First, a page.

Google kills an app that lets you locate your loved ones during an emergency

Google kills an app that lets you locate your loved ones during an emergency

Google will terminate the emergency location notification application Reliable contacts in December and has already pulled it from the Google Play Store. Instead, it directs existing users to try similar but less useful features in Google Maps. This is a pity, because while Trusted Contacts could allow you to find a family member even if they do not respond (say, if they are unconscious or at risk), Google Maps requires them. promote their location to you.

The announcement was quite abrupt:

Google email notification
Ian Carlos Campbell

Google Maps was able to do that Real-time site sharing from 2017, but again, you have to choose continuous monitoring, sharing your location with other people all the time instead of only passing it on to your loved ones if you do not reply. Reliable contacts, by comparison, allow you to add people to your contacts with whom you want to share your locations instantly in an emergency. If someone does occur, your contacts may request a status update to see if you are OK and can respond with your location to reassure them. If you do not reply, the app automatically notifies you of your last known location so that it can send help.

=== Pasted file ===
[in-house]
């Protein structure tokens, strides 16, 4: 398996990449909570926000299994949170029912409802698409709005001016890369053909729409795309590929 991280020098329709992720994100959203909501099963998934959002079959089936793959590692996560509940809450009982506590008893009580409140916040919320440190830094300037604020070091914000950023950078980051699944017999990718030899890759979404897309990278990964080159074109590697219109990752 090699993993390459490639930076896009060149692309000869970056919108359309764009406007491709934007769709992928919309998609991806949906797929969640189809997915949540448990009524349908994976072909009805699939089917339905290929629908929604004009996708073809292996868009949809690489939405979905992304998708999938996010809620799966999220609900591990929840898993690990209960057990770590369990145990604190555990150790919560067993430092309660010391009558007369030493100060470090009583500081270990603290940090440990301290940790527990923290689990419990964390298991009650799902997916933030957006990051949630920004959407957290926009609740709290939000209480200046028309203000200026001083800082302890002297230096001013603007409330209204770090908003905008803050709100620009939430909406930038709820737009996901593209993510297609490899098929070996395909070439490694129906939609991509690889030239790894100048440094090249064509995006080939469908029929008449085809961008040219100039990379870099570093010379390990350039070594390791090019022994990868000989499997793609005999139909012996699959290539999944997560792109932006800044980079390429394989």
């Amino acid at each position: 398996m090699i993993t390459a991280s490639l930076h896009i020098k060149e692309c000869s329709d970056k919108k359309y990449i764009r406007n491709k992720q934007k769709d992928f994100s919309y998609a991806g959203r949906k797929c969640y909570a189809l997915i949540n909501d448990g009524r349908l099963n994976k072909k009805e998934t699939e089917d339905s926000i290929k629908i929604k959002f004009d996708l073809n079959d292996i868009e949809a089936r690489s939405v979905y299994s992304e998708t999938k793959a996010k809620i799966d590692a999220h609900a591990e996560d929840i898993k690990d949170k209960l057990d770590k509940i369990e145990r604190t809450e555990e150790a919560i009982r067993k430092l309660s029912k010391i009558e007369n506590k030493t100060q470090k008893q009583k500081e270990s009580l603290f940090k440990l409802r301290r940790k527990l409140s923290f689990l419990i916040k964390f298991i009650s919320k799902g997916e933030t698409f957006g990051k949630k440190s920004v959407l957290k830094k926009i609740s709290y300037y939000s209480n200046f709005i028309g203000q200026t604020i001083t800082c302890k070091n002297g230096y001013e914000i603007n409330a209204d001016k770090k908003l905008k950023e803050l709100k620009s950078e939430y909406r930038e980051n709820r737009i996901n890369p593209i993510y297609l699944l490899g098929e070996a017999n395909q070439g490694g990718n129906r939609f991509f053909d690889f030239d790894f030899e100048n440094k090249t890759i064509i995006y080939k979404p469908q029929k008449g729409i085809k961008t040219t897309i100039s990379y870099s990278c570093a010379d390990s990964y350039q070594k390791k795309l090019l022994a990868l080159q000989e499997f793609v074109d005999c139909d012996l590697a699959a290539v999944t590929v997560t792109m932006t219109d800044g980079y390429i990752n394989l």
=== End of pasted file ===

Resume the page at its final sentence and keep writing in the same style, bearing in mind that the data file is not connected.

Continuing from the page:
When Google first started Trusted Contacts, it created this GIF to show how it works:

Folding other applications and characteristics Google Maps has been Google’s strategy for a while, but the Maps feature isn’t that valuable. And while the Trusted Contacts app may not have had many users, those who rely on it should find something else.

Google will end support for the app in December, but you will be able to download your contacts from your own Reliable contacts page until the application is terminated. Until then, maybe Familiarize yourself with Google Maps continue site sharing.

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